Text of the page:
Burnout in doctors has shocking impact on care, review finds
Burnout in doctors has devastating consequences on the quality of care they deliver, according to a large-scale systematic review and meta-analysis.
The study, by experts at the Universities of Manchester, Keele, Leeds, Birmingham and Westminster, looks at 47 papers which together analyse the responses of 43,000 doctors.
This NIHR School for Primary Care Research and NIHR Greater Manchester Patient Safety Translational Research Centre funded study is published today in the journal JAMA Internal Medicine.
It finds that doctors with burnout are twice as likely to make mistakes, such as incorrect diagnoses or wrong prescriptions. Preventable harmful medical errors occur in one in 20 patients according to a recent GMC report.
Burnout also doubles the likelihood of lower professional standards, such as not following NICE guidelines or malpractice. And burnout, argues Dr. Maria Panagioti from the University of Manchester, who led the study, may be impacting on dropping patient satisfaction.
The study found that patient satisfaction is three times more likely to be lower when doctors are physically, emotionally and mentally exhausted – core signs by which experts identify burnout.
Existing research shows that though it has been traditionally considered high, public satisfaction with the NHS has dropped from 63 percent in 2016 to 57 percent in 2017 – a drop of 6 percentage points.
Another worrying finding of the study is that in junior doctors in particular, burnout increases the likelihood of lower professional standards by 3.5 times. A recent General Medical Council survey of 52,000 UK trainee doctors which found than one in for trainees feel burnt out.
Dr. Maria Panagioti said "This meta-analysis provides a snapshot of what happens to patients when their doctors are burnt out.
"We show conclusively that the provision of safe, high quality patient care is severely compromised when doctors are physically, emotionally and mentally exhausted.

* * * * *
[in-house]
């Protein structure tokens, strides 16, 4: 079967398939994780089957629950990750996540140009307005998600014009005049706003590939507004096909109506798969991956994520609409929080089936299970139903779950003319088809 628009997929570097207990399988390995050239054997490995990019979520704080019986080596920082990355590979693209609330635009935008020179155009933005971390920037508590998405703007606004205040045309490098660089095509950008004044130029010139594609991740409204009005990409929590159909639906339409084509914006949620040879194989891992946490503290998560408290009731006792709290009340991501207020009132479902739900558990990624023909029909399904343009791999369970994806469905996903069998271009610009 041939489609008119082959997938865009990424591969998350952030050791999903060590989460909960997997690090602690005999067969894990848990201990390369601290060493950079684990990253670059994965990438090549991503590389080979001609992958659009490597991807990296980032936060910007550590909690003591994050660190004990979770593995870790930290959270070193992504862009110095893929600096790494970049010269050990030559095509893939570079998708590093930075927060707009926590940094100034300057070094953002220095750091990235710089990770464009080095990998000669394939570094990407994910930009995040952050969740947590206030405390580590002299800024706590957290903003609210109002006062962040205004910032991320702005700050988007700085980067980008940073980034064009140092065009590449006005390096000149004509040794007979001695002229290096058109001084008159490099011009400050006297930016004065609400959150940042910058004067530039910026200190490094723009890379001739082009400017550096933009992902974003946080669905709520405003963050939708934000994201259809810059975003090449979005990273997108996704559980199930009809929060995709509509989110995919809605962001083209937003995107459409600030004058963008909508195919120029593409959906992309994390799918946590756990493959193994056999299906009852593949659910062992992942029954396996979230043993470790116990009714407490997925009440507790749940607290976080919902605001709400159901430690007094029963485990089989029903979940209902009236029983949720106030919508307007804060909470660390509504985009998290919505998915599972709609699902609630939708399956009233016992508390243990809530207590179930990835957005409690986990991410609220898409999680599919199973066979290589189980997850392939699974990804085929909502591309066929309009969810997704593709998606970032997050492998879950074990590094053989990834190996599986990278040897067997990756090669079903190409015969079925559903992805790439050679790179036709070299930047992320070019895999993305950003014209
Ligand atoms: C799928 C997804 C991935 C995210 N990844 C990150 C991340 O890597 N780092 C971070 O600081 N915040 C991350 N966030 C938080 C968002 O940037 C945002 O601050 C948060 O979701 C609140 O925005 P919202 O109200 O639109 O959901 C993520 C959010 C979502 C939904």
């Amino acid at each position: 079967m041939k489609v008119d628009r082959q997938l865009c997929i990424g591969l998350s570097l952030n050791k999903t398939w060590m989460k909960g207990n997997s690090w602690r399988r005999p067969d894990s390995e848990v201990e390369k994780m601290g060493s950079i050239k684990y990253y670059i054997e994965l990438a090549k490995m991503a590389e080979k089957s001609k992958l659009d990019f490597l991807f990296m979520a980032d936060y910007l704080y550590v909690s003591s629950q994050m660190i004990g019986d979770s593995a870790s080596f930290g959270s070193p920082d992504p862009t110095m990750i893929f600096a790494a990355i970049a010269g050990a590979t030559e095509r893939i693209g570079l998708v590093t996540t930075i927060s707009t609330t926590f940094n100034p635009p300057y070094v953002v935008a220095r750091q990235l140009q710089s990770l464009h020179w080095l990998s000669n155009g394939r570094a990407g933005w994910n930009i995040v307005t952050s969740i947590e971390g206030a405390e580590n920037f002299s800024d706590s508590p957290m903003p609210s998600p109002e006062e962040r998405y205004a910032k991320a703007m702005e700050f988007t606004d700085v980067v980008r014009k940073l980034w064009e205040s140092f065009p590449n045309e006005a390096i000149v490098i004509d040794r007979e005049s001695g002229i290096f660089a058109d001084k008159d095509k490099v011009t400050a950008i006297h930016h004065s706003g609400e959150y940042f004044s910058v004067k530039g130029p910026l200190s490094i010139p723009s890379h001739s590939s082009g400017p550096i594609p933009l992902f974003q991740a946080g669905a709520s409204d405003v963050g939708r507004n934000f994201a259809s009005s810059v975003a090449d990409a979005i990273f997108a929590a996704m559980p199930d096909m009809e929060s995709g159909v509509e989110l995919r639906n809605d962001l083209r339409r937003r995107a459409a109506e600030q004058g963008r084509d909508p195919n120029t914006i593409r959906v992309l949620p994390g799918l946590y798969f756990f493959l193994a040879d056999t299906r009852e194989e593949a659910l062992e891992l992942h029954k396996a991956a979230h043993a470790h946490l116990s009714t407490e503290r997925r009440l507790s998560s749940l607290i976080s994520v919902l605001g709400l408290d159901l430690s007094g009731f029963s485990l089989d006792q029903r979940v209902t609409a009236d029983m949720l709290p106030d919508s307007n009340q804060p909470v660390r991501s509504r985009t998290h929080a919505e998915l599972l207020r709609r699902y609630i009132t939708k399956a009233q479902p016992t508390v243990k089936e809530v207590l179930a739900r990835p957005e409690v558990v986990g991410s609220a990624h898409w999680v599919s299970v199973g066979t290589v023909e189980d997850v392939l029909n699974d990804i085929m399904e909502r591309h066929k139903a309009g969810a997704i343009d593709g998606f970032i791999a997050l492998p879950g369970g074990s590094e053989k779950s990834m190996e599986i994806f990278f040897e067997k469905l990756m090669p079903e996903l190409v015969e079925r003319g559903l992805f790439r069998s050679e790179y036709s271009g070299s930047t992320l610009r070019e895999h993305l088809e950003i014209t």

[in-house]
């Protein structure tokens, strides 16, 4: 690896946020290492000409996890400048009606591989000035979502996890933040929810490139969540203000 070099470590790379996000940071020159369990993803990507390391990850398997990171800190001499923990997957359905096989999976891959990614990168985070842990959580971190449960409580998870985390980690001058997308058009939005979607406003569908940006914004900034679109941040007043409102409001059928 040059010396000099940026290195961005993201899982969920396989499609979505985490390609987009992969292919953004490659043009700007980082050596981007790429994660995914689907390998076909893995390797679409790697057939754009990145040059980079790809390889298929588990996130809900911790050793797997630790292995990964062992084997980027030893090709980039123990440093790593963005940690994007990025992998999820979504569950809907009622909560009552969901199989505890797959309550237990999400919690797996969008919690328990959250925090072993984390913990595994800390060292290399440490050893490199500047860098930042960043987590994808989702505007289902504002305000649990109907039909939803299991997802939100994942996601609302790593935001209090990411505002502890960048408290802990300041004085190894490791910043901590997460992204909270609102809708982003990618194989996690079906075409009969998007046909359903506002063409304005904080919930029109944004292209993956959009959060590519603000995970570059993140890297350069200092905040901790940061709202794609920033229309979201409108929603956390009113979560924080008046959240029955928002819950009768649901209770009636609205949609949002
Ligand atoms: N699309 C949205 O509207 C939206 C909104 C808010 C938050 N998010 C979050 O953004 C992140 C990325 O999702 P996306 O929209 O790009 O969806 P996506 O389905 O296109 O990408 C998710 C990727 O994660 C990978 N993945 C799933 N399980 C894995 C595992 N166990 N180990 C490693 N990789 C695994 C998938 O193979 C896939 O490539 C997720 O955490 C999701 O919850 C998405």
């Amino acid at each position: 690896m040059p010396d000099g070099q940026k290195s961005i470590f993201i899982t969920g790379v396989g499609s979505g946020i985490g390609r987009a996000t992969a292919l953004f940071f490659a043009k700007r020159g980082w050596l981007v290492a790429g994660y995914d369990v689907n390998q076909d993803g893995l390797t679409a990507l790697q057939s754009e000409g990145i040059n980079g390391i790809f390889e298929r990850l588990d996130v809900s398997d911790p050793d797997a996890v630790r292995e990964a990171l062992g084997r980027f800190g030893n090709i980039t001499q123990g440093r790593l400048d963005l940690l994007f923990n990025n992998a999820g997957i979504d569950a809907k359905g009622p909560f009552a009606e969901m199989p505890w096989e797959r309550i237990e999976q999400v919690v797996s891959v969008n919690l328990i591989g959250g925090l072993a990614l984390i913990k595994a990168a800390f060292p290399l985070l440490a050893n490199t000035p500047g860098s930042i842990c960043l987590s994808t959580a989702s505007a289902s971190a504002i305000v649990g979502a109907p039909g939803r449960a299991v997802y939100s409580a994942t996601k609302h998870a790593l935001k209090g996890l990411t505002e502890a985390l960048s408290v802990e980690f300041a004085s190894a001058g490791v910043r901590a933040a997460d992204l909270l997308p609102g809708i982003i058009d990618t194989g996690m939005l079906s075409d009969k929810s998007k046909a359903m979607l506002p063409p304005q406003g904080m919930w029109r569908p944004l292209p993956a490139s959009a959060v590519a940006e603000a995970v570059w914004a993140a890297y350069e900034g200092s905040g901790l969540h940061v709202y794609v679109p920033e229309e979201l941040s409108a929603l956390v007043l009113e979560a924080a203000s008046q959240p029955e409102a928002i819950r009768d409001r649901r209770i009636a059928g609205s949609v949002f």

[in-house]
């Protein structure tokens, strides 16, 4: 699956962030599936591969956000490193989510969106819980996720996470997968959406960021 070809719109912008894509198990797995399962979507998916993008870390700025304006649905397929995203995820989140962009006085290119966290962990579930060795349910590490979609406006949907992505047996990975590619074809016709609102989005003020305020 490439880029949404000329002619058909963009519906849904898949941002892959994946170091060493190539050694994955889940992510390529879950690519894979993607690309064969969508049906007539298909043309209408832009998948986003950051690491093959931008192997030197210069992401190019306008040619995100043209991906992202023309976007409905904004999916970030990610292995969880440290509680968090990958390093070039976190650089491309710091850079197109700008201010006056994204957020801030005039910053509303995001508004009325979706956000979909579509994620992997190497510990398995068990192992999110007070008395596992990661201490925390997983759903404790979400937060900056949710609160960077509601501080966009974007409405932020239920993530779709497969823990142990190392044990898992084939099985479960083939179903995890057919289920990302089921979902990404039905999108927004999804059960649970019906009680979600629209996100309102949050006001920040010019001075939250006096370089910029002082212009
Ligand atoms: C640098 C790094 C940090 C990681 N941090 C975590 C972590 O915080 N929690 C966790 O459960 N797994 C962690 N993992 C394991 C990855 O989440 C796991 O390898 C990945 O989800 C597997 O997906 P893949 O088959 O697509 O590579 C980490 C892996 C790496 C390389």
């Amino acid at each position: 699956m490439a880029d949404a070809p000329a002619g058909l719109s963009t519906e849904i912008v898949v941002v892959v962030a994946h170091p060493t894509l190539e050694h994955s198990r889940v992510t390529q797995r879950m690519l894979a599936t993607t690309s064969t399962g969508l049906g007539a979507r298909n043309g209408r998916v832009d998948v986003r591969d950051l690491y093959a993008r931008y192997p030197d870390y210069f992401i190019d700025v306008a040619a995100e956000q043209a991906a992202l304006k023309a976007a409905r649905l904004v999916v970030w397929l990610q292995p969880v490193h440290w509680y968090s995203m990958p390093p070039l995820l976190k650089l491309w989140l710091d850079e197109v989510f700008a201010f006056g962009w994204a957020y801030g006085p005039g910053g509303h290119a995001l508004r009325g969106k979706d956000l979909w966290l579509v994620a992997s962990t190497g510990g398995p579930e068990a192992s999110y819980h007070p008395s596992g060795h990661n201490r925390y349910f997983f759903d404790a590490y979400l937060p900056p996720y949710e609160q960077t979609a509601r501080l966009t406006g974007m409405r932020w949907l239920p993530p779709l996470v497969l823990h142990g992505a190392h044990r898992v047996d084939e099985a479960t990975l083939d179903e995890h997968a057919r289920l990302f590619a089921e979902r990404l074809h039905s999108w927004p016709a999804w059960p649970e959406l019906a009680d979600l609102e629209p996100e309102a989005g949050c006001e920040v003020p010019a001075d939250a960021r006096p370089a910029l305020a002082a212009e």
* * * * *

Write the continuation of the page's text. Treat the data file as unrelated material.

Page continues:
"Clearly, this is not is not the fault of doctors. It's caused by a combination of factors including high workload, the way teams work together and the absence of measures which improve wellbeing.
"But it's also about a performance culture which in recent years has become more prevalent in the medical profession.
"Doctors are increasingly being asked to be superhuman, when they are not. They need care and attention that anyone would need when under such enormous pressure and that is just not happening."
She added: "We urge NHS instructions to urgently rethink the environment in which doctors are often forced to work.
"NHS bodies need to look at workload, improved team working, and making time to meet with other doctors.
"Our previous studies show approaching individuals on case-by-case basis is not effective and the issue should instead be tackled with organisation-wide initiatives.
"Resilience training such as mindfulness courses which are time-protected and financially supported by healthcare organisations are helpful too."
Professor Carolyn Chew-Graham, Professor of General Practice Research at Keele University said: "As a GP, I am well aware of the impact of stress in clinicians on the individual and their colleagues.
"This study provides evidence that physician burnout potentially jeopardises patient care and patient safety.
"This reinforces the need for policy-makers to ensure that healthcare systems support clinicians, and that clinicians recognise symptoms of burnout in themselves and others, and either seek or offer help and support.
"A sick work force cannot provide good patient care."
Dr. Ruth Riley, of the University of Birmingham's Institute of Applied Health Research, said: "The findings from this meta-analysis show that investing in the wellbeing of doctors will pay dividends for patient safety.
"Caring for our care providers by preventing the causes of burnout and improving access to support will enhance the wellbeing of our doctors and is likely to confer benefits to patients."